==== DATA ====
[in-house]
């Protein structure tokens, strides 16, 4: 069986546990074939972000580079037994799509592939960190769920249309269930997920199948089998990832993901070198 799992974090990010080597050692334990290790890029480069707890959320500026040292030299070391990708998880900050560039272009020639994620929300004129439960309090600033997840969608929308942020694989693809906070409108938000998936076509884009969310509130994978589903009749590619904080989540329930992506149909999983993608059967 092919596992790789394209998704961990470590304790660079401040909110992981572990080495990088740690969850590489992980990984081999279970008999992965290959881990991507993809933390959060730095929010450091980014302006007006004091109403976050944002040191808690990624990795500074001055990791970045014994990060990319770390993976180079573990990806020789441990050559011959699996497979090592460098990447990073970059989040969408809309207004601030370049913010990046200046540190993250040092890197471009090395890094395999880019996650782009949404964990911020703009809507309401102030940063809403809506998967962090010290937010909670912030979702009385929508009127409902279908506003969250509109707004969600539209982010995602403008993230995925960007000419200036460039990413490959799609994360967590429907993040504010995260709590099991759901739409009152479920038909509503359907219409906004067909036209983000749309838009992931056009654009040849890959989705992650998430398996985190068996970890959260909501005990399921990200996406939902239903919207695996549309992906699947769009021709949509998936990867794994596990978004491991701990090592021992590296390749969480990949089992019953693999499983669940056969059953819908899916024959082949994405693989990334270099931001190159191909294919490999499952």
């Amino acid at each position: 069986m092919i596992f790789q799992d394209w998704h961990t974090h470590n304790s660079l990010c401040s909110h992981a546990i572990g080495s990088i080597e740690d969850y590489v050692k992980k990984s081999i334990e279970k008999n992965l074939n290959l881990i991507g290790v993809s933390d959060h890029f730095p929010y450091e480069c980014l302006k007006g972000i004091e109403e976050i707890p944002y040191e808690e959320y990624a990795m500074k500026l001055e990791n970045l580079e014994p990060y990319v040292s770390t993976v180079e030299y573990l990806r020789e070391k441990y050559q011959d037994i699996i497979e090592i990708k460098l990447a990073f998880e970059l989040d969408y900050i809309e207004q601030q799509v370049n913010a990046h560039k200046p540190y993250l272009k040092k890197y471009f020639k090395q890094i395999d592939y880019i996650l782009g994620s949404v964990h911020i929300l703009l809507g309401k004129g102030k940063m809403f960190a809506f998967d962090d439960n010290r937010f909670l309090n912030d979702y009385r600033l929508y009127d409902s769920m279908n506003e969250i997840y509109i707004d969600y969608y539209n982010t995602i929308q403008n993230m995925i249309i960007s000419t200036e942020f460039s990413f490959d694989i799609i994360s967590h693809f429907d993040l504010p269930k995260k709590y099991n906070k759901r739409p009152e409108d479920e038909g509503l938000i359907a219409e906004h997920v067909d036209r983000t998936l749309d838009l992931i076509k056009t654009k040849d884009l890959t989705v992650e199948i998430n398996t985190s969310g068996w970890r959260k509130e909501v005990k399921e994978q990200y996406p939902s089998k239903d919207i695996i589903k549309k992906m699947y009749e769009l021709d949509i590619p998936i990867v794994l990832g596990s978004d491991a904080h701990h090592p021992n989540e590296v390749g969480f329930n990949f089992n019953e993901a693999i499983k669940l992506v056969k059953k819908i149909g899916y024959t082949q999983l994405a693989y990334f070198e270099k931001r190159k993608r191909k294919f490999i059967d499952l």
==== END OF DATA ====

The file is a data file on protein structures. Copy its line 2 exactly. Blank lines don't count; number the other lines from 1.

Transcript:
């Protein structure tokens, strides 16, 4: 069986546990074939972000580079037994799509592939960190769920249309269930997920199948089998990832993901070198 799992974090990010080597050692334990290790890029480069707890959320500026040292030299070391990708998880900050560039272009020639994620929300004129439960309090600033997840969608929308942020694989693809906070409108938000998936076509884009969310509130994978589903009749590619904080989540329930992506149909999983993608059967 092919596992790789394209998704961990470590304790660079401040909110992981572990080495990088740690969850590489992980990984081999279970008999992965290959881990991507993809933390959060730095929010450091980014302006007006004091109403976050944002040191808690990624990795500074001055990791970045014994990060990319770390993976180079573990990806020789441990050559011959699996497979090592460098990447990073970059989040969408809309207004601030370049913010990046200046540190993250040092890197471009090395890094395999880019996650782009949404964990911020703009809507309401102030940063809403809506998967962090010290937010909670912030979702009385929508009127409902279908506003969250509109707004969600539209982010995602403008993230995925960007000419200036460039990413490959799609994360967590429907993040504010995260709590099991759901739409009152479920038909509503359907219409906004067909036209983000749309838009992931056009654009040849890959989705992650998430398996985190068996970890959260909501005990399921990200996406939902239903919207695996549309992906699947769009021709949509998936990867794994596990978004491991701990090592021992590296390749969480990949089992019953693999499983669940056969059953819908899916024959082949994405693989990334270099931001190159191909294919490999499952």